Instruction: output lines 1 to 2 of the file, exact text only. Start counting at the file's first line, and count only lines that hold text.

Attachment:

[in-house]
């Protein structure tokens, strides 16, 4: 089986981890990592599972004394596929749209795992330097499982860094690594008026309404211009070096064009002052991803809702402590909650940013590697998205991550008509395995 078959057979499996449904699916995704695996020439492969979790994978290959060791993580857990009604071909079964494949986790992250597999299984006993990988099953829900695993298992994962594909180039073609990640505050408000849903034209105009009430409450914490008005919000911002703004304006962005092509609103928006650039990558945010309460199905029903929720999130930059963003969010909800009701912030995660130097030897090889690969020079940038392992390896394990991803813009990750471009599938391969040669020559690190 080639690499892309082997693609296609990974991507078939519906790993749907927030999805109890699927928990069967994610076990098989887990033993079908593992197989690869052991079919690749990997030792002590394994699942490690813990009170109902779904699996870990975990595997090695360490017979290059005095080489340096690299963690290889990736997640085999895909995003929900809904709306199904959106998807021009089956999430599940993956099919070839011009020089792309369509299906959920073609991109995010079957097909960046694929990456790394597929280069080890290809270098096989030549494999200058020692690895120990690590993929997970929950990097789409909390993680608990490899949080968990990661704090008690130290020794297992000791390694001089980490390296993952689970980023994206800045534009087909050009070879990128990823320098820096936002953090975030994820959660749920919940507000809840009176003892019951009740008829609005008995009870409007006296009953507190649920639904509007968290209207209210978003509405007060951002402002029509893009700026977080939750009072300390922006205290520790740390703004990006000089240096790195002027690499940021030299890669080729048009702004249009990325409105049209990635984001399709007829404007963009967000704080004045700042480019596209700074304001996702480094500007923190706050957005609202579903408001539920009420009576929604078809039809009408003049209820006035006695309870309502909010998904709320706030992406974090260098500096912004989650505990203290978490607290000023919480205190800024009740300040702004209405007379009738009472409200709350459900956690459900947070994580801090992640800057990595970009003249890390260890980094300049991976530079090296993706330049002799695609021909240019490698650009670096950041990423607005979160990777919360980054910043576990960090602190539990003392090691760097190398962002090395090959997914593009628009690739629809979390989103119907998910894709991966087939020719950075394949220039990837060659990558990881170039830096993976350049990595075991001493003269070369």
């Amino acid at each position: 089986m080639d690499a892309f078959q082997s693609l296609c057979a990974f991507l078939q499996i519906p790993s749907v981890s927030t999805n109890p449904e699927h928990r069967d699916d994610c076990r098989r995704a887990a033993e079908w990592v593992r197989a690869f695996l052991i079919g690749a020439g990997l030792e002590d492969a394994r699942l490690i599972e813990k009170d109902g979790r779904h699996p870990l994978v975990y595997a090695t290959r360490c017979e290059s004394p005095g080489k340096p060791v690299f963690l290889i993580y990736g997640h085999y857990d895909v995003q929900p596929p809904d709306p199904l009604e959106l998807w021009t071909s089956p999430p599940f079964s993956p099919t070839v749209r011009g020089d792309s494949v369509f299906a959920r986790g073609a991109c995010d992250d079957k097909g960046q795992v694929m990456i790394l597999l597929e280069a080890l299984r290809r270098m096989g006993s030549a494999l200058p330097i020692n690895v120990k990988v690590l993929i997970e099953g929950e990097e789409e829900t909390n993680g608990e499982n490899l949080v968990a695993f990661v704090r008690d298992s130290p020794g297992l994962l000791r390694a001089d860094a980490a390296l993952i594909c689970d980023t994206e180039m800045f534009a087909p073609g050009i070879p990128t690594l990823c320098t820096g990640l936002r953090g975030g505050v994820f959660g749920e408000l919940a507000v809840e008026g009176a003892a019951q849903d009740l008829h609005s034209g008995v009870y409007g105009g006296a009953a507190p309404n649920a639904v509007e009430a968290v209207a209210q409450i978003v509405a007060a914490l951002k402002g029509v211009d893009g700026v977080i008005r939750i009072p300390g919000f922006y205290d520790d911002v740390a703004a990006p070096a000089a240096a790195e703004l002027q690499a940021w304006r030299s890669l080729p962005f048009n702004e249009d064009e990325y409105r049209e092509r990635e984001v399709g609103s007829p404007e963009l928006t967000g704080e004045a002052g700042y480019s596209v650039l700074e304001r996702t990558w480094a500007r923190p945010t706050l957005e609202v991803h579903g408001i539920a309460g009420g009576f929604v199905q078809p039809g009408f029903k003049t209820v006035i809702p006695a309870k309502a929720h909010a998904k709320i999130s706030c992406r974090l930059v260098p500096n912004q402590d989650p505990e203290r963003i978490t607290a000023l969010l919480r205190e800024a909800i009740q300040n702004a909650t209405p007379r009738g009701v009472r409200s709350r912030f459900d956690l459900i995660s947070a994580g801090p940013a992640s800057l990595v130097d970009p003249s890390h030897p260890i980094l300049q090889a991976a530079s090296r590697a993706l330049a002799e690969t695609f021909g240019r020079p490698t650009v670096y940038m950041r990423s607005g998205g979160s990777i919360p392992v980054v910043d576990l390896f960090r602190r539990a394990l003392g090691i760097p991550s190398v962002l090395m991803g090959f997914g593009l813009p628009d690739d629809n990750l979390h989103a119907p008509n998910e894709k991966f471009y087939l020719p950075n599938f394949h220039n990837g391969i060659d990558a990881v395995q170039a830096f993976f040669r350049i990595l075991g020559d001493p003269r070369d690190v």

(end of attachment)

[in-house]
């Protein structure tokens, strides 16, 4: 089986981890990592599972004394596929749209795992330097499982860094690594008026309404211009070096064009002052991803809702402590909650940013590697998205991550008509395995 078959057979499996449904699916995704695996020439492969979790994978290959060791993580857990009604071909079964494949986790992250597999299984006993990988099953829900695993298992994962594909180039073609990640505050408000849903034209105009009430409450914490008005919000911002703004304006962005092509609103928006650039990558945010309460199905029903929720999130930059963003969010909800009701912030995660130097030897090889690969020079940038392992390896394990991803813009990750471009599938391969040669020559690190 080639690499892309082997693609296609990974991507078939519906790993749907927030999805109890699927928990069967994610076990098989887990033993079908593992197989690869052991079919690749990997030792002590394994699942490690813990009170109902779904699996870990975990595997090695360490017979290059005095080489340096690299963690290889990736997640085999895909995003929900809904709306199904959106998807021009089956999430599940993956099919070839011009020089792309369509299906959920073609991109995010079957097909960046694929990456790394597929280069080890290809270098096989030549494999200058020692690895120990690590993929997970929950990097789409909390993680608990490899949080968990990661704090008690130290020794297992000791390694001089980490390296993952689970980023994206800045534009087909050009070879990128990823320098820096936002953090975030994820959660749920919940507000809840009176003892019951009740008829609005008995009870409007006296009953507190649920639904509007968290209207209210978003509405007060951002402002029509893009700026977080939750009072300390922006205290520790740390703004990006000089240096790195002027690499940021030299890669080729048009702004249009990325409105049209990635984001399709007829404007963009967000704080004045700042480019596209700074304001996702480094500007923190706050957005609202579903408001539920009420009576929604078809039809009408003049209820006035006695309870309502909010998904709320706030992406974090260098500096912004989650505990203290978490607290000023919480205190800024009740300040702004209405007379009738009472409200709350459900956690459900947070994580801090992640800057990595970009003249890390260890980094300049991976530079090296993706330049002799695609021909240019490698650009670096950041990423607005979160990777919360980054910043576990960090602190539990003392090691760097190398962002090395090959997914593009628009690739629809979390989103119907998910894709991966087939020719950075394949220039990837060659990558990881170039830096993976350049990595075991001493003269070369």